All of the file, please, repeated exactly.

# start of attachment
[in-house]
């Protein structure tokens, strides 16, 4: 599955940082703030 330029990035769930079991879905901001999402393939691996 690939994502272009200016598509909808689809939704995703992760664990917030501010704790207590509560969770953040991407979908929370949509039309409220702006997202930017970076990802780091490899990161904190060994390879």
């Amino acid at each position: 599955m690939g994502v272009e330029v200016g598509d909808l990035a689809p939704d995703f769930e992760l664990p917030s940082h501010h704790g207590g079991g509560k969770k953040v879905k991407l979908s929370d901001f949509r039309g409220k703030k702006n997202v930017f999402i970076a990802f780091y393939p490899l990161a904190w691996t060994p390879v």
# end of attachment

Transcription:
[in-house]
């Protein structure tokens, strides 16, 4: 599955940082703030 330029990035769930079991879905901001999402393939691996 690939994502272009200016598509909808689809939704995703992760664990917030501010704790207590509560969770953040991407979908929370949509039309409220702006997202930017970076990802780091490899990161904190060994390879």
């Amino acid at each position: 599955m690939g994502v272009e330029v200016g598509d909808l990035a689809p939704d995703f769930e992760l664990p917030s940082h501010h704790g207590g079991g509560k969770k953040v879905k991407l979908s929370d901001f949509r039309g409220k703030k702006n997202v930017f999402i970076a990802f780091y393939p490899l990161a904190w691996t060994p390879v």